Amarjit Chandan: The Great War & its Impact on Punjabis

Presented at Across the Black Waters One-Day Symposium at the Imperial War Museum, London, November 7, 1998

Don’t go don’t go
Stay back my friend.

Crazy people are packing up,
Flowers are withering and friendships are breaking.
Stay back my friend.

Allah gives bread and work
You won’t find soothing shade anywhere else.
Don’t go my friend don’t go.

– Punjabi folk song of the early 20th century

By helping the British colonialists in suppressing the Revolt of 1857, the Punjab Sikh chiefs and soldiers had saved the empire. The Sikh soldiers were taken in the army first in 1846. During 1853-54 they crushed the Santhal rebellion in the Ganga valley. In 1860 the Loodhiaah (Ludhiana) Regiment conquered Hong Kong and Peking. For half a century Sikh ‘soldiers of the Queen’ were instrumental in suppressing the revolts by Pathans in the North West Frontier Province. They were also involved in the overseas campaigns in Abyssinia (1867), Malaya, Egypt (1882-1885), Burma (1885), Afghanistan (1878-1880), East and Central Africa (1891- 1898), and South Africa. According to an estimate, total 70,000 Sikh soldiers lost their lives in World Wars I & II.

A song sheet published in 1898 by Francis Day & Hunter, gives a picture of how, by the end of the century, the Indian soldier had more than redeemed himself in the eyes of the British public. The song, How India Kept Her Word which was sung on the London stage by Leo Dryden, included a reference to the ultimate bravery award, the Victoria Cross, and contained the following lines:

Though mutineers some of them might have been,
They were not trusted soldiers of the Queen,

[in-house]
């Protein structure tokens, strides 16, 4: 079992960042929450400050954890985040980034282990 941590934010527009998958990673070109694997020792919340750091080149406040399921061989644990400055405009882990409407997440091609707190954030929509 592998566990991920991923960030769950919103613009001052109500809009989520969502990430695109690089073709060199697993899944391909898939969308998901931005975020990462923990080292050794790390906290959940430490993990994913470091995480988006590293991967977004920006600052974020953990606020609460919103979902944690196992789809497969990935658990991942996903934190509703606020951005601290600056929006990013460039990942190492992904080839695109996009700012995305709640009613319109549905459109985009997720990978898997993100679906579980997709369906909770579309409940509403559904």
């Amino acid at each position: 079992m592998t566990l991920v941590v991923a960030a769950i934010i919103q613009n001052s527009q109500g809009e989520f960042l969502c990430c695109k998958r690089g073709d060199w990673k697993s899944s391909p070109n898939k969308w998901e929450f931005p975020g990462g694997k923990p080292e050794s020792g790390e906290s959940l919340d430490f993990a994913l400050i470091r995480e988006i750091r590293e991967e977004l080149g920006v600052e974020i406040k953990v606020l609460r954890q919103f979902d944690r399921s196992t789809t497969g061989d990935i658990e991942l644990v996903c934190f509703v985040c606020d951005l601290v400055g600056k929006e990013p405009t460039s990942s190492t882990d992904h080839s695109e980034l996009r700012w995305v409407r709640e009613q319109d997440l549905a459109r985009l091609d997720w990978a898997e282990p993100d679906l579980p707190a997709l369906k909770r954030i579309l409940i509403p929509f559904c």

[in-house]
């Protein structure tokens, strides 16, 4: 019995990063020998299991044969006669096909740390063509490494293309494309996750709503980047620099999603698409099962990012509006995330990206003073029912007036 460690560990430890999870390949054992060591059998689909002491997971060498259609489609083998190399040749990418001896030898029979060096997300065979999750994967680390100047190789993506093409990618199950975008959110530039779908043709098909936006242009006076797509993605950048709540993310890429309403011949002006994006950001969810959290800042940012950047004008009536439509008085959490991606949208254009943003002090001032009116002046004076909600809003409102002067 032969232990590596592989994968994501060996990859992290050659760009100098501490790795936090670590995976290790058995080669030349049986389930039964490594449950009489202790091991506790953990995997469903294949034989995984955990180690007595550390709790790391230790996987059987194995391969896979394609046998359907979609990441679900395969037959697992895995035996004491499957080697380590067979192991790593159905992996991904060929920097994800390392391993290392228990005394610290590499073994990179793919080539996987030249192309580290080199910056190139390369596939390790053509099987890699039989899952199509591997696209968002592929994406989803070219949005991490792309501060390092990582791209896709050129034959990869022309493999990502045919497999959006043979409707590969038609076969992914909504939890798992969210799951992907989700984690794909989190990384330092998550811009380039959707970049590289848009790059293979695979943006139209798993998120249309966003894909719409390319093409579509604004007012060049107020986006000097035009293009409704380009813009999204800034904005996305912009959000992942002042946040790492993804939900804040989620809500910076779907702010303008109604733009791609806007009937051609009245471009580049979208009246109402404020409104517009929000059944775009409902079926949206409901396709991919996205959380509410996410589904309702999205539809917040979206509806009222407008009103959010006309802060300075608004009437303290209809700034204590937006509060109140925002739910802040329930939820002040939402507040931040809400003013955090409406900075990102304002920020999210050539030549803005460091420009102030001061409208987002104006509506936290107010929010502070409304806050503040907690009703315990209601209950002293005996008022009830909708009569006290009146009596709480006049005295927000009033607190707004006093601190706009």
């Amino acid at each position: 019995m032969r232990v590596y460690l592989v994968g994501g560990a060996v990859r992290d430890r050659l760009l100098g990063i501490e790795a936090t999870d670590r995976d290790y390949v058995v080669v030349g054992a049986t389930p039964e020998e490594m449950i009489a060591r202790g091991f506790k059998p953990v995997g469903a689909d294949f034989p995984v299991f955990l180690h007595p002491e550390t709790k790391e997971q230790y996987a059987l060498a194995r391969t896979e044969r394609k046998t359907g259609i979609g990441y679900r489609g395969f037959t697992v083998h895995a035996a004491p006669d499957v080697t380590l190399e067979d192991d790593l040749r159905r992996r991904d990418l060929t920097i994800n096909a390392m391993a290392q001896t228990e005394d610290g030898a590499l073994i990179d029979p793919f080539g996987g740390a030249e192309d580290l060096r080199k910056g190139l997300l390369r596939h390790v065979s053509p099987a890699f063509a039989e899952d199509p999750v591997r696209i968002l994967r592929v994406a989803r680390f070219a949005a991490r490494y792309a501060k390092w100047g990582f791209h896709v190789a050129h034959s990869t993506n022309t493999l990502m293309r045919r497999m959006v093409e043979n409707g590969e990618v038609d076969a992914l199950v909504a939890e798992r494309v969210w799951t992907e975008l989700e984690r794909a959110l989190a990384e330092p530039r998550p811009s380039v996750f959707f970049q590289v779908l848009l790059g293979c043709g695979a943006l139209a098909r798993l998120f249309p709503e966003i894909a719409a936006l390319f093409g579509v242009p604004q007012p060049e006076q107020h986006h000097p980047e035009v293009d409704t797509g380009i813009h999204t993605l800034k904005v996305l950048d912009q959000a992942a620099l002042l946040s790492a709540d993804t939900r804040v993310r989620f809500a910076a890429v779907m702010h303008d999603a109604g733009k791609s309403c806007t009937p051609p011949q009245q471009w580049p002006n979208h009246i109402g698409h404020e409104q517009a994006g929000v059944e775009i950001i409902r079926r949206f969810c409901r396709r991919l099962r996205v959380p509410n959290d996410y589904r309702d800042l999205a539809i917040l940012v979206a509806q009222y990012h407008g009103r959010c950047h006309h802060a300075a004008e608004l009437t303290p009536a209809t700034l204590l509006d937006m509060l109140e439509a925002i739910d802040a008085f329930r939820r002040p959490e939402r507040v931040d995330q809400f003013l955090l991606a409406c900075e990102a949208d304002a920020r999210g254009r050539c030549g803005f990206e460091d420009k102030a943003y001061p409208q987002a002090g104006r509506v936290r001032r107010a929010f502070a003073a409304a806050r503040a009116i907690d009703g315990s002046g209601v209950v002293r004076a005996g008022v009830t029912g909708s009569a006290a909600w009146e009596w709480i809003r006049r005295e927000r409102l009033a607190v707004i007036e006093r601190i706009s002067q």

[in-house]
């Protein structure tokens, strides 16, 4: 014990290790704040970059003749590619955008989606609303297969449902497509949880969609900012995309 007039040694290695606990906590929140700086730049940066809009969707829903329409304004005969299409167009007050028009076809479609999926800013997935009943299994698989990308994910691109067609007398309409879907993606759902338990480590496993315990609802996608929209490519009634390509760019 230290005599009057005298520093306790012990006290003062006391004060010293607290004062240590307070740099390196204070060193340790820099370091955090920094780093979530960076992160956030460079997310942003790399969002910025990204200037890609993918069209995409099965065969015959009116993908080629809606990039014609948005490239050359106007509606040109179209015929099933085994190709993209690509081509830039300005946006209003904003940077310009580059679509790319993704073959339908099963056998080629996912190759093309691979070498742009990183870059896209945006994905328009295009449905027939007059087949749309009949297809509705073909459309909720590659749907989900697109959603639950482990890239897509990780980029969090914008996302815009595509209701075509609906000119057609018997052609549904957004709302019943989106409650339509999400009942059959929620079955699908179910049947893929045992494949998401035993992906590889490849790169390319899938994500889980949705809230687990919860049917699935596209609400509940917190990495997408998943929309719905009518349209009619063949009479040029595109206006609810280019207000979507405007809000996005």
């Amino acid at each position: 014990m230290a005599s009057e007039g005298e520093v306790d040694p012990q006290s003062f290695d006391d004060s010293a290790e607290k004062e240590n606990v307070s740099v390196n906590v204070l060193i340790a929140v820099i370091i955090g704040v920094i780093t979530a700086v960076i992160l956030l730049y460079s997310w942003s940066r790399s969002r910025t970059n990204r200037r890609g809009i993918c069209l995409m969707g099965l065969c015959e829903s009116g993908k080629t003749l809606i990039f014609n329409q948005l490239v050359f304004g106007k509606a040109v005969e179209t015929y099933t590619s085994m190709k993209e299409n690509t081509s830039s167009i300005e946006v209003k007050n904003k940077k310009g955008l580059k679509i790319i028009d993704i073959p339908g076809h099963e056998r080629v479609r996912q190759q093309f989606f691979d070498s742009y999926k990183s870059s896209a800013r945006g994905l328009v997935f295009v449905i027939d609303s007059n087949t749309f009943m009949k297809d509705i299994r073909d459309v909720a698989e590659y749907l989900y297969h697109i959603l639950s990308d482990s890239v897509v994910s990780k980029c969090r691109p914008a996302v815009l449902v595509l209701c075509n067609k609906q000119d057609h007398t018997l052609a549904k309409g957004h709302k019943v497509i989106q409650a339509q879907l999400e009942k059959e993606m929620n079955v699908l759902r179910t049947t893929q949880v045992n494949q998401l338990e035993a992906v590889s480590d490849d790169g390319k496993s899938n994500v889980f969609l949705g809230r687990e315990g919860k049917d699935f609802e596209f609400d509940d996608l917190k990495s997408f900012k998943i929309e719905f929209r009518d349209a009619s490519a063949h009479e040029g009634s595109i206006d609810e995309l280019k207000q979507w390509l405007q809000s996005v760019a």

Britannia, do not blame, I beg of you,
The loyal many for the trait’rous few;
When once again the star of peace has beamed,
Then India’s pledge to you will be redeemed.
They only plead for one reward,
Repaying every loss
The right to wear like Britain’s sons,
The great Victorian Cross.
India’s reply in the days gone by,
To other nations may have been absurd,
But when Britain’s flag unfurl’d,
They prov’d to all the world,
How the Sons of India kept their word.

By the turn of the century the Punjab was agriculturally the most prosperous province in India and was also the most indebted. The peasant movement of 1906-1907 in the Punjab enlisted the sympathy and limited participation of the pensioners and a few serving regiments in certain districts. The situation drove the peasants – jats (cultivating caste) and artisans – towards seeking other means of subsistence. The colonial state on its part was impelled by its own considerations of strategy and security to narrow down its recruiting base mainly to the Punjab. The best Indian material for the British army, to quote Sir Michael O’Dwyer, the Governor of the Punjab, was found mainly in the province under the cover of a socio-biological ideology of martial races. 

Thus the Punjab became the “sword arm of India”…At the beginning of the war, the strength of the Punjabis in the army was 100,000. During the war 380,000 more were added to it. Apart from men, the Punjab gave Rs2 crores [Rs 20 million] to war funds and ‘invested’ Rs 10 crores [Rs 1 billion] in the war loans. It set out to provide 7 aeroplanes and provided more than seven times seven. (M.S. Leigh, The Punjab & the War. 1922). In the Punjab one man in 28 was mobilised in the war, the corresponding figure for India was 1 in 150. Out of a population of 2.5 million, the Sikhs supplied 90,000 combatant recruits. During the war 1 in 14 of the Sikh population in the Punjab served in it: a proportion ten times greater than that contributed by the population as a whole. (John Maynard, The Sikh Problem in the Punjab 1920-1923. 1977) The price was high: 61,041 dead and 67,771 wounded… 

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